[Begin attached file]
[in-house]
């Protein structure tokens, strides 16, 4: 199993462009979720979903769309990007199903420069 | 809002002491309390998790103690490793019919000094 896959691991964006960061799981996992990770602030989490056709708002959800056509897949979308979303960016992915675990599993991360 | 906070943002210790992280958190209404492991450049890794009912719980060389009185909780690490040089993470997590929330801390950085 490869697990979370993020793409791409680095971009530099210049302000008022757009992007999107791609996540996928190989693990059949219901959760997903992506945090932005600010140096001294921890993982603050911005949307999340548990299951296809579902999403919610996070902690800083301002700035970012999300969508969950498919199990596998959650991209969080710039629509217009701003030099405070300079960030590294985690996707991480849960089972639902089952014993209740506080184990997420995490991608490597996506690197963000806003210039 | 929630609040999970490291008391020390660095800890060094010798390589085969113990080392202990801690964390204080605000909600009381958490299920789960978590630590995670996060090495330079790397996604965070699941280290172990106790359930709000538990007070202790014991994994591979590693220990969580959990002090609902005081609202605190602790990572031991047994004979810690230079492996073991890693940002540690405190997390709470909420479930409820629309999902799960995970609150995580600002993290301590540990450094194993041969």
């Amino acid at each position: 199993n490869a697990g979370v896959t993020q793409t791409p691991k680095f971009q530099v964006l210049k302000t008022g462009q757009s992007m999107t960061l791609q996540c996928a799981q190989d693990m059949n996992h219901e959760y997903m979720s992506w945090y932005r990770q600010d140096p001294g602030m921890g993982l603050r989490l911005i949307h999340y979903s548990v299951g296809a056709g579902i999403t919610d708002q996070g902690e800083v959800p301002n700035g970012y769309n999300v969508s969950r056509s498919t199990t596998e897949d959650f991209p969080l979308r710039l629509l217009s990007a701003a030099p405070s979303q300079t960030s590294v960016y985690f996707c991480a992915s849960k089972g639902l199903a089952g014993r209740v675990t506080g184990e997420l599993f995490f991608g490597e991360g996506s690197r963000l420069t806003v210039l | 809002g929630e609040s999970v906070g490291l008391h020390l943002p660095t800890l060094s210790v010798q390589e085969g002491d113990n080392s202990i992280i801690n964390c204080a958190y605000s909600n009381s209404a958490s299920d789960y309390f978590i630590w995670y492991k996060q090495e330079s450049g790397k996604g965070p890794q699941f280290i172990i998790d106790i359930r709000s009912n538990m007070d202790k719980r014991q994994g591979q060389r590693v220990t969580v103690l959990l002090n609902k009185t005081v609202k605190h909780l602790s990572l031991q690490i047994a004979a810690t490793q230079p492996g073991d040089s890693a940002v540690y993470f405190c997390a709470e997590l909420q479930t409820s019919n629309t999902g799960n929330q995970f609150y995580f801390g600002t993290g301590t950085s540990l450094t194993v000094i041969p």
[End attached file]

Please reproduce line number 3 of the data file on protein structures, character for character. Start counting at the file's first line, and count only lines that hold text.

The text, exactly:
């Amino acid at each position: 199993n490869a697990g979370v896959t993020q793409t791409p691991k680095f971009q530099v964006l210049k302000t008022g462009q757009s992007m999107t960061l791609q996540c996928a799981q190989d693990m059949n996992h219901e959760y997903m979720s992506w945090y932005r990770q600010d140096p001294g602030m921890g993982l603050r989490l911005i949307h999340y979903s548990v299951g296809a056709g579902i999403t919610d708002q996070g902690e800083v959800p301002n700035g970012y769309n999300v969508s969950r056509s498919t199990t596998e897949d959650f991209p969080l979308r710039l629509l217009s990007a701003a030099p405070s979303q300079t960030s590294v960016y985690f996707c991480a992915s849960k089972g639902l199903a089952g014993r209740v675990t506080g184990e997420l599993f995490f991608g490597e991360g996506s690197r963000l420069t806003v210039l | 809002g929630e609040s999970v906070g490291l008391h020390l943002p660095t800890l060094s210790v010798q390589e085969g002491d113990n080392s202990i992280i801690n964390c204080a958190y605000s909600n009381s209404a958490s299920d789960y309390f978590i630590w995670y492991k996060q090495e330079s450049g790397k996604g965070p890794q699941f280290i172990i998790d106790i359930r709000s009912n538990m007070d202790k719980r014991q994994g591979q060389r590693v220990t969580v103690l959990l002090n609902k009185t005081v609202k605190h909780l602790s990572l031991q690490i047994a004979a810690t490793q230079p492996g073991d040089s890693a940002v540690y993470f405190c997390a709470e997590l909420q479930t409820s019919n629309t999902g799960n929330q995970f609150y995580f801390g600002t993290g301590t950085s540990l450094t194993v000094i041969p």